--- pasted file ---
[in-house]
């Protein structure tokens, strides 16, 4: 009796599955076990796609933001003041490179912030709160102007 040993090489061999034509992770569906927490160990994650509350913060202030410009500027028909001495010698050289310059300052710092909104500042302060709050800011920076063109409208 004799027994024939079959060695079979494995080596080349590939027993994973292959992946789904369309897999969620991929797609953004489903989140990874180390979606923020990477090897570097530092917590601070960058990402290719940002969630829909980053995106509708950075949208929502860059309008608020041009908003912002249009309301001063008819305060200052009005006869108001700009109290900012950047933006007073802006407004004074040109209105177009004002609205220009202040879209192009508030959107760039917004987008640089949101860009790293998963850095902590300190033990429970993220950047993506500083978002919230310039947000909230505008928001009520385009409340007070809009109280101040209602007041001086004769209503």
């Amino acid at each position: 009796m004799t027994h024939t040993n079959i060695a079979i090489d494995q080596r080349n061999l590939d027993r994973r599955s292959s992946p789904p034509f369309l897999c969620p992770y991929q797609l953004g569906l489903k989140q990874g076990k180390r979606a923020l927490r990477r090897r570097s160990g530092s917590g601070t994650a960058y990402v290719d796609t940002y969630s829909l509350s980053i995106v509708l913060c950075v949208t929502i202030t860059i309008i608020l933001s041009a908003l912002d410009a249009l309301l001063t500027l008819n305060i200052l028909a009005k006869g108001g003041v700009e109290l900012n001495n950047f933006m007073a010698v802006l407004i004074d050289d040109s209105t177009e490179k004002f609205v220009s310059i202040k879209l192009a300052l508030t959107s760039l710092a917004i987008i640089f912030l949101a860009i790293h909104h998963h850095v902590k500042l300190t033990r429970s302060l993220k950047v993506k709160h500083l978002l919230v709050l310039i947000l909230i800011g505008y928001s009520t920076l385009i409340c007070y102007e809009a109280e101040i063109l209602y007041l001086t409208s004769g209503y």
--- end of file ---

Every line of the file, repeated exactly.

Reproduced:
[in-house]
């Protein structure tokens, strides 16, 4: 009796599955076990796609933001003041490179912030709160102007 040993090489061999034509992770569906927490160990994650509350913060202030410009500027028909001495010698050289310059300052710092909104500042302060709050800011920076063109409208 004799027994024939079959060695079979494995080596080349590939027993994973292959992946789904369309897999969620991929797609953004489903989140990874180390979606923020990477090897570097530092917590601070960058990402290719940002969630829909980053995106509708950075949208929502860059309008608020041009908003912002249009309301001063008819305060200052009005006869108001700009109290900012950047933006007073802006407004004074040109209105177009004002609205220009202040879209192009508030959107760039917004987008640089949101860009790293998963850095902590300190033990429970993220950047993506500083978002919230310039947000909230505008928001009520385009409340007070809009109280101040209602007041001086004769209503």
């Amino acid at each position: 009796m004799t027994h024939t040993n079959i060695a079979i090489d494995q080596r080349n061999l590939d027993r994973r599955s292959s992946p789904p034509f369309l897999c969620p992770y991929q797609l953004g569906l489903k989140q990874g076990k180390r979606a923020l927490r990477r090897r570097s160990g530092s917590g601070t994650a960058y990402v290719d796609t940002y969630s829909l509350s980053i995106v509708l913060c950075v949208t929502i202030t860059i309008i608020l933001s041009a908003l912002d410009a249009l309301l001063t500027l008819n305060i200052l028909a009005k006869g108001g003041v700009e109290l900012n001495n950047f933006m007073a010698v802006l407004i004074d050289d040109s209105t177009e490179k004002f609205v220009s310059i202040k879209l192009a300052l508030t959107s760039l710092a917004i987008i640089f912030l949101a860009i790293h909104h998963h850095v902590k500042l300190t033990r429970s302060l993220k950047v993506k709160h500083l978002l919230v709050l310039i947000l909230i800011g505008y928001s009520t920076l385009i409340c007070y102007e809009a109280e101040i063109l209602y007041l001086t409208s004769g209503y």